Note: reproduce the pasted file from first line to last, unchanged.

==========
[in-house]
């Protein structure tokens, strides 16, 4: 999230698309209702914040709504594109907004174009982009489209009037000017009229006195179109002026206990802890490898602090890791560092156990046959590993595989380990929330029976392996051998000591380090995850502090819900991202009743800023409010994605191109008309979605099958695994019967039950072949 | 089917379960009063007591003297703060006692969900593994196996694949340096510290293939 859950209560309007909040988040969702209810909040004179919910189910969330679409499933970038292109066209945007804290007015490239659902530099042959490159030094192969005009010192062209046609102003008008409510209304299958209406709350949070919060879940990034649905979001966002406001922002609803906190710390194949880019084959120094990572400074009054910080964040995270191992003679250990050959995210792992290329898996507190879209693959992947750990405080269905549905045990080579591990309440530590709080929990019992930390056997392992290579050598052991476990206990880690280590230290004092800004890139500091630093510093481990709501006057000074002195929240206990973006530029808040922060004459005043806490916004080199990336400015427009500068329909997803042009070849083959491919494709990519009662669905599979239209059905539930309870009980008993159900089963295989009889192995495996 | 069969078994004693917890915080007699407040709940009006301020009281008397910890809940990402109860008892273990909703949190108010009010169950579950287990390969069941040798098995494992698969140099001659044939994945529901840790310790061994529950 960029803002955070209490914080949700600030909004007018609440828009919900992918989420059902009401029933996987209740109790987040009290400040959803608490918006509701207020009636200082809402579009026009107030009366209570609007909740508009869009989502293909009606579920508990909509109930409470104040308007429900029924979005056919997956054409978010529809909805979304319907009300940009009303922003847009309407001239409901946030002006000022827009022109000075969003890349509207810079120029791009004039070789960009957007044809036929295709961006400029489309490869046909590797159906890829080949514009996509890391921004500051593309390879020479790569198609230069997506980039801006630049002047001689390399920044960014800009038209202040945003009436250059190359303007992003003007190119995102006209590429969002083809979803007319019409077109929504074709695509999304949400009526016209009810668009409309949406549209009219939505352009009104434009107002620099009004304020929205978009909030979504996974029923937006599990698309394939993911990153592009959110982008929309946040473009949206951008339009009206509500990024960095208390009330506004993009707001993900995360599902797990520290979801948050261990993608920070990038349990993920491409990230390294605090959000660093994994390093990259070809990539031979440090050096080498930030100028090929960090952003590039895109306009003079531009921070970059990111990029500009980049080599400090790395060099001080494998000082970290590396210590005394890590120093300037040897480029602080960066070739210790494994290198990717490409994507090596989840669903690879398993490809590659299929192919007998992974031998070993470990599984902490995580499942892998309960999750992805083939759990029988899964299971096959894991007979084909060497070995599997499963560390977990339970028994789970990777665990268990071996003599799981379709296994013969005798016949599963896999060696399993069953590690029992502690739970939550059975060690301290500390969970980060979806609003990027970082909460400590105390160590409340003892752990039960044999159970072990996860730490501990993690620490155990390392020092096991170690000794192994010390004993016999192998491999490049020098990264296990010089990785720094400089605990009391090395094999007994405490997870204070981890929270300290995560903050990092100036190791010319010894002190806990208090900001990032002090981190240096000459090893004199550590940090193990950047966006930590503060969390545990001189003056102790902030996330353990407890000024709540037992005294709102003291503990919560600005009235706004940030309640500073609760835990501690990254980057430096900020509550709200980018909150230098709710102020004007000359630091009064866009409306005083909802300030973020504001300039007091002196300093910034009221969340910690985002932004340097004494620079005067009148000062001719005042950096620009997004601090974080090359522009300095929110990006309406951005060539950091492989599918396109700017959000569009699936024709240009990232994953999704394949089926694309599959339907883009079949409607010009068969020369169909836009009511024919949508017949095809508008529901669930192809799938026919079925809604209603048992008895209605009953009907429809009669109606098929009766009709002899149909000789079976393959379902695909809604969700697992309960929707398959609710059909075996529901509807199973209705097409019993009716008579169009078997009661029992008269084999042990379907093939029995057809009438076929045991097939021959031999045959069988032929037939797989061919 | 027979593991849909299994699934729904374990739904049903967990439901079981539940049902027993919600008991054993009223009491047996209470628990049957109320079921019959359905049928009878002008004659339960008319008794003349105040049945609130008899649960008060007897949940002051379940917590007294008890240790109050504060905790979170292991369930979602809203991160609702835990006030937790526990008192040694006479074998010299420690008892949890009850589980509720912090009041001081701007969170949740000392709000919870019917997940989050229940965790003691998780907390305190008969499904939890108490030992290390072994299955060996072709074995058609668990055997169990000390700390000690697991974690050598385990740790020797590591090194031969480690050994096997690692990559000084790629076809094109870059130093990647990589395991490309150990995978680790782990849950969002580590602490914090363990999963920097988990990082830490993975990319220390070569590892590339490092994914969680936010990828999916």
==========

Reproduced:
[in-house]
């Protein structure tokens, strides 16, 4: 999230698309209702914040709504594109907004174009982009489209009037000017009229006195179109002026206990802890490898602090890791560092156990046959590993595989380990929330029976392996051998000591380090995850502090819900991202009743800023409010994605191109008309979605099958695994019967039950072949 | 089917379960009063007591003297703060006692969900593994196996694949340096510290293939 859950209560309007909040988040969702209810909040004179919910189910969330679409499933970038292109066209945007804290007015490239659902530099042959490159030094192969005009010192062209046609102003008008409510209304299958209406709350949070919060879940990034649905979001966002406001922002609803906190710390194949880019084959120094990572400074009054910080964040995270191992003679250990050959995210792992290329898996507190879209693959992947750990405080269905549905045990080579591990309440530590709080929990019992930390056997392992290579050598052991476990206990880690280590230290004092800004890139500091630093510093481990709501006057000074002195929240206990973006530029808040922060004459005043806490916004080199990336400015427009500068329909997803042009070849083959491919494709990519009662669905599979239209059905539930309870009980008993159900089963295989009889192995495996 | 069969078994004693917890915080007699407040709940009006301020009281008397910890809940990402109860008892273990909703949190108010009010169950579950287990390969069941040798098995494992698969140099001659044939994945529901840790310790061994529950 960029803002955070209490914080949700600030909004007018609440828009919900992918989420059902009401029933996987209740109790987040009290400040959803608490918006509701207020009636200082809402579009026009107030009366209570609007909740508009869009989502293909009606579920508990909509109930409470104040308007429900029924979005056919997956054409978010529809909805979304319907009300940009009303922003847009309407001239409901946030002006000022827009022109000075969003890349509207810079120029791009004039070789960009957007044809036929295709961006400029489309490869046909590797159906890829080949514009996509890391921004500051593309390879020479790569198609230069997506980039801006630049002047001689390399920044960014800009038209202040945003009436250059190359303007992003003007190119995102006209590429969002083809979803007319019409077109929504074709695509999304949400009526016209009810668009409309949406549209009219939505352009009104434009107002620099009004304020929205978009909030979504996974029923937006599990698309394939993911990153592009959110982008929309946040473009949206951008339009009206509500990024960095208390009330506004993009707001993900995360599902797990520290979801948050261990993608920070990038349990993920491409990230390294605090959000660093994994390093990259070809990539031979440090050096080498930030100028090929960090952003590039895109306009003079531009921070970059990111990029500009980049080599400090790395060099001080494998000082970290590396210590005394890590120093300037040897480029602080960066070739210790494994290198990717490409994507090596989840669903690879398993490809590659299929192919007998992974031998070993470990599984902490995580499942892998309960999750992805083939759990029988899964299971096959894991007979084909060497070995599997499963560390977990339970028994789970990777665990268990071996003599799981379709296994013969005798016949599963896999060696399993069953590690029992502690739970939550059975060690301290500390969970980060979806609003990027970082909460400590105390160590409340003892752990039960044999159970072990996860730490501990993690620490155990390392020092096991170690000794192994010390004993016999192998491999490049020098990264296990010089990785720094400089605990009391090395094999007994405490997870204070981890929270300290995560903050990092100036190791010319010894002190806990208090900001990032002090981190240096000459090893004199550590940090193990950047966006930590503060969390545990001189003056102790902030996330353990407890000024709540037992005294709102003291503990919560600005009235706004940030309640500073609760835990501690990254980057430096900020509550709200980018909150230098709710102020004007000359630091009064866009409306005083909802300030973020504001300039007091002196300093910034009221969340910690985002932004340097004494620079005067009148000062001719005042950096620009997004601090974080090359522009300095929110990006309406951005060539950091492989599918396109700017959000569009699936024709240009990232994953999704394949089926694309599959339907883009079949409607010009068969020369169909836009009511024919949508017949095809508008529901669930192809799938026919079925809604209603048992008895209605009953009907429809009669109606098929009766009709002899149909000789079976393959379902695909809604969700697992309960929707398959609710059909075996529901509807199973209705097409019993009716008579169009078997009661029992008269084999042990379907093939029995057809009438076929045991097939021959031999045959069988032929037939797989061919 | 027979593991849909299994699934729904374990739904049903967990439901079981539940049902027993919600008991054993009223009491047996209470628990049957109320079921019959359905049928009878002008004659339960008319008794003349105040049945609130008899649960008060007897949940002051379940917590007294008890240790109050504060905790979170292991369930979602809203991160609702835990006030937790526990008192040694006479074998010299420690008892949890009850589980509720912090009041001081701007969170949740000392709000919870019917997940989050229940965790003691998780907390305190008969499904939890108490030992290390072994299955060996072709074995058609668990055997169990000390700390000690697991974690050598385990740790020797590591090194031969480690050994096997690692990559000084790629076809094109870059130093990647990589395991490309150990995978680790782990849950969002580590602490914090363990999963920097988990990082830490993975990319220390070569590892590339490092994914969680936010990828999916």